Desdemona Chiang: The Lost Generation
“A good friend of mine and I like to say—kind of jokingly, but kind of not—that there is a lost generation of Asian American artists between the ages of 30 and 45, because of social patterns, immigration patterns, because of a clash between old-world values and new-world values,” says Desdemona Chiang.
Although today she is a sought-after stage director—as well as a recipient of the Creative Promise Prize in Theatre—Desdemona knows that she could very well have been amongst this lost generation. She immigrated to Southern California from Taiwan at the age of 3, and, with the encouragement of her parents, grew up thinking she would be a doctor.
All was going to plan until her first semester at University of California, Berkeley. To fulfill an arts requirement, Desdemona opted for Intro to Acting. “Someone told me that it’s the easiest class you’ll ever take in your entire life,” she remembers. “You just stand around in a circle and hold hands and clap all day.”
There was, indeed, hand-holding and clapping, but also something unexpected: “I rediscovered my sense of play,” she says. “I became vulnerable.” Desdemona was hooked, and she continued taking classes and participating in student theatre productions, especially relishing the opportunities it afforded for making friendships and connections.
After graduation, Desdemona decided, to the consternation of her parents, to attend the University of Washington School of Drama for a master of fine arts degree, instead of continuing her medical studies. It was not an easy decision, and looking back, she wishes she’d had a role model who understood the cultural specificity of her dilemma. “[Professors] tell you how to get a job, how to network, how to pitch a project,” she says, “but no one tells you how to face your parents at Christmas.”
Despite the initial resistance from her family, her immigrant background has brought a richness and sensitivity to her work on the stage. In 2010, Desdemona co-founded Azeotrope, a Seattle-based theatre company that investigates stories that are marginalized and underrepresented. Azeotrope’s mission also allows her to explore the intersection of activism and theatre: “To make theatre is a political act, is a social act, is an act of violence even when it’s quiet and good,” she says. “There has to be a message behind what you’re doing.”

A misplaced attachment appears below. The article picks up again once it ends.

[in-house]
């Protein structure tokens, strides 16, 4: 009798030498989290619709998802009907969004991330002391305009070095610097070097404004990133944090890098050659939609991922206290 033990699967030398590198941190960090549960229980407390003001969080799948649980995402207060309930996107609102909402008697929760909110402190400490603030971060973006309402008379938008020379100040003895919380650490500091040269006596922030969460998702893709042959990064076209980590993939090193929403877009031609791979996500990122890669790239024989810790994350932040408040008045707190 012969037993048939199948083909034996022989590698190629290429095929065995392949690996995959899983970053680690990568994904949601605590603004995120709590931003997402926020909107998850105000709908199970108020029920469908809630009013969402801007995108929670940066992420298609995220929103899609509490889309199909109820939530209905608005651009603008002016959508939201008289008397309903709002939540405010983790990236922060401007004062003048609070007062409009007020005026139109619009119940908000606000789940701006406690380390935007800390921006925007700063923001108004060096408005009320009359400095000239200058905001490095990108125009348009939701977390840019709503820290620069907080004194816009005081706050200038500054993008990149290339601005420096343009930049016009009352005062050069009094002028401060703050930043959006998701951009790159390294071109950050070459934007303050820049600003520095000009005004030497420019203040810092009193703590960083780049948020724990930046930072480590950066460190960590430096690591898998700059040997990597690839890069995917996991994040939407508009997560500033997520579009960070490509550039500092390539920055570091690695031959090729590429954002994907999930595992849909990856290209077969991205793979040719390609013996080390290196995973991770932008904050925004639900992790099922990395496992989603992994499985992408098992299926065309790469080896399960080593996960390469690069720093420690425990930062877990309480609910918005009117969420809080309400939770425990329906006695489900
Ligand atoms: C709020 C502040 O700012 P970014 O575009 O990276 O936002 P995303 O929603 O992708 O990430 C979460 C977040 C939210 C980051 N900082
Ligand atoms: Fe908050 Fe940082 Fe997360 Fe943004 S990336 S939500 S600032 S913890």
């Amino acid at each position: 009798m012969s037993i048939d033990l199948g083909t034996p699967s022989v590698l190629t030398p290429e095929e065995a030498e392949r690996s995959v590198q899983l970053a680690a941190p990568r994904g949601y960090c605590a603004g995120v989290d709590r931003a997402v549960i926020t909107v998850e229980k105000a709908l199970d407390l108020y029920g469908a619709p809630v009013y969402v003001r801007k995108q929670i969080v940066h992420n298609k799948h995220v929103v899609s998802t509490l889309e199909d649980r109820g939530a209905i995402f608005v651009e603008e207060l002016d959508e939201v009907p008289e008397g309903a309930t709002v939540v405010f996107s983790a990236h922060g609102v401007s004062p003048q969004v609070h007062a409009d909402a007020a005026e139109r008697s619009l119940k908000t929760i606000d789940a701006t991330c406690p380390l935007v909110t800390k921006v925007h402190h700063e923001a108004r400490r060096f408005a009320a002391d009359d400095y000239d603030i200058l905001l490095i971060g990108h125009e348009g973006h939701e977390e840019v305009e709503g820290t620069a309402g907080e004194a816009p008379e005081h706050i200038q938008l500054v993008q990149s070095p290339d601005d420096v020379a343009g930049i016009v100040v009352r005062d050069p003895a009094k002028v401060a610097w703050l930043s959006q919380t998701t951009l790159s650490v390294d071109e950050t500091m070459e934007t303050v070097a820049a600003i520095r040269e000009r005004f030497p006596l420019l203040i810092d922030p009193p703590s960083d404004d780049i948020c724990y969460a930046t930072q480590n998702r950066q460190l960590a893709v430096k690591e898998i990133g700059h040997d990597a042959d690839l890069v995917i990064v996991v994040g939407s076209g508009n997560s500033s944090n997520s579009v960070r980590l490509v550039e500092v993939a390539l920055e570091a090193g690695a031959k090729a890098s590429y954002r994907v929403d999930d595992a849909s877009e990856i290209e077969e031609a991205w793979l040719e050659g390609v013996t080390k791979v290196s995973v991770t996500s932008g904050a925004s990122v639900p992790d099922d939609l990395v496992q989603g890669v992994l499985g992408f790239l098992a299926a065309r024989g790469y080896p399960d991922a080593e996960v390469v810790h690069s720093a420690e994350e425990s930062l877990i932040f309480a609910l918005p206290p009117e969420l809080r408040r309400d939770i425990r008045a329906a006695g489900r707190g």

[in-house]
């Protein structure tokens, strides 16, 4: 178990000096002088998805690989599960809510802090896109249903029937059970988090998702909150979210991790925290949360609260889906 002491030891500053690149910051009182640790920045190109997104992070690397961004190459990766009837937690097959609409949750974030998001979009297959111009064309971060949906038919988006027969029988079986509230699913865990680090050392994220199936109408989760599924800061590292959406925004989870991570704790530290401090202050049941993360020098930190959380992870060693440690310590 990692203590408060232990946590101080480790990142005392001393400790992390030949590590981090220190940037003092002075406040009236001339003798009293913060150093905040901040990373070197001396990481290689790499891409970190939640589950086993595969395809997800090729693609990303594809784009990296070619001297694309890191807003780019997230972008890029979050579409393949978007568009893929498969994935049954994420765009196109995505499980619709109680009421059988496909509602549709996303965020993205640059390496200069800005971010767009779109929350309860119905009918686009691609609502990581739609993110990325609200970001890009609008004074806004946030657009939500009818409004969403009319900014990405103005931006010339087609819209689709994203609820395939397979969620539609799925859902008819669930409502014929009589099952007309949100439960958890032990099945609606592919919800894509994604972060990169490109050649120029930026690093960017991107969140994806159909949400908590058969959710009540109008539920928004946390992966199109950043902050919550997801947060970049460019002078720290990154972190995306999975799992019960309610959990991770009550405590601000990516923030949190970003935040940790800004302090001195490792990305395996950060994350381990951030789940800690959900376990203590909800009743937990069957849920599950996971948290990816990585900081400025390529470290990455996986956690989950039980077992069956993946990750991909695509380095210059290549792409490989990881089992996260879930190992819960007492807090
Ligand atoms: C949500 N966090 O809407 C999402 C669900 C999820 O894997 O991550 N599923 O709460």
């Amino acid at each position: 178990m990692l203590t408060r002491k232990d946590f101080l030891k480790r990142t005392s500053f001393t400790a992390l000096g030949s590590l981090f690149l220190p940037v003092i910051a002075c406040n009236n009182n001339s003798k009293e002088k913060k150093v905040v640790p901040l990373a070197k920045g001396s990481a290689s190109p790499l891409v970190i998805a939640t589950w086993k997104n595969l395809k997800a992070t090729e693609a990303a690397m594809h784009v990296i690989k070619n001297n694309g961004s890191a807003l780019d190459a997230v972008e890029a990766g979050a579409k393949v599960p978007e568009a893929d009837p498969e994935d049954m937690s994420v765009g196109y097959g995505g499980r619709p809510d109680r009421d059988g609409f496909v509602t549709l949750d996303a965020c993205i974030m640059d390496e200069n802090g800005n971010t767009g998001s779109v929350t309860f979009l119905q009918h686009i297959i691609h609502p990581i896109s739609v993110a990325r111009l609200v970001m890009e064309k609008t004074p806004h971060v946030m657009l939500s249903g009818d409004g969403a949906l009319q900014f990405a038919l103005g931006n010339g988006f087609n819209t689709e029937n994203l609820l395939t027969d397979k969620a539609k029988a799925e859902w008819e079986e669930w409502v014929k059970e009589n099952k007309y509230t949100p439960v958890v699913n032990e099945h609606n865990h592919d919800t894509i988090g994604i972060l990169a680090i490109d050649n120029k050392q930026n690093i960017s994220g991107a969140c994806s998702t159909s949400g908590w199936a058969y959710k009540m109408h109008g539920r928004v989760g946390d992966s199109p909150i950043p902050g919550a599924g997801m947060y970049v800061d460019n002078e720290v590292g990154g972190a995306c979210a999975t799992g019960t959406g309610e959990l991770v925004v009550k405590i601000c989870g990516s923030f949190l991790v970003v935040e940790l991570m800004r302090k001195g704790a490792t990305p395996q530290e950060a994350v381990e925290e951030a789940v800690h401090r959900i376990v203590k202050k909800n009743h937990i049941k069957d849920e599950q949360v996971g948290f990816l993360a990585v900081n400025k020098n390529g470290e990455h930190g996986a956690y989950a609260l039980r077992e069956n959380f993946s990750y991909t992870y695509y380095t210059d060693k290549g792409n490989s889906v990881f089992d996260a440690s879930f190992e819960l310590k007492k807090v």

Azeotrope’s last production, Sound, by Don Nguyen, is a case in point. Performed in both English and American Sign Language, the play explores the deeply divided opinions within the Deaf community on cochlear implants. Desdemona paired up with a deaf co-director, and the play was performed by an ensemble who were half Deaf and half with hearing, without subtitles or ASL interpreters. “I wanted to make a play so that, whether [with] hearing or Deaf, you could come in and understand it equally, but you would also be equally disadvantaged,” she says. “I wanted to create a shared experience.”
For her next project, Desdemona will be directing The Winter’s Tale at the 2016 Oregon Shakespeare Festival. She’s transported the Western classic to feudal China, however, and will be working with a predominantly Asian cast and crew (fellow Creative Promise Prizewinner Yi Zhao, in fact, will be lighting the play).
“To have a sense of ownership over the material, and to be able to direct at the Oregon Shakespeare Festival as an Asian American director is a very, very validating thing,” she says. “There’s a dearth of Asian American female directors in this country, and it means something to me that I can be a model for future young artists.”
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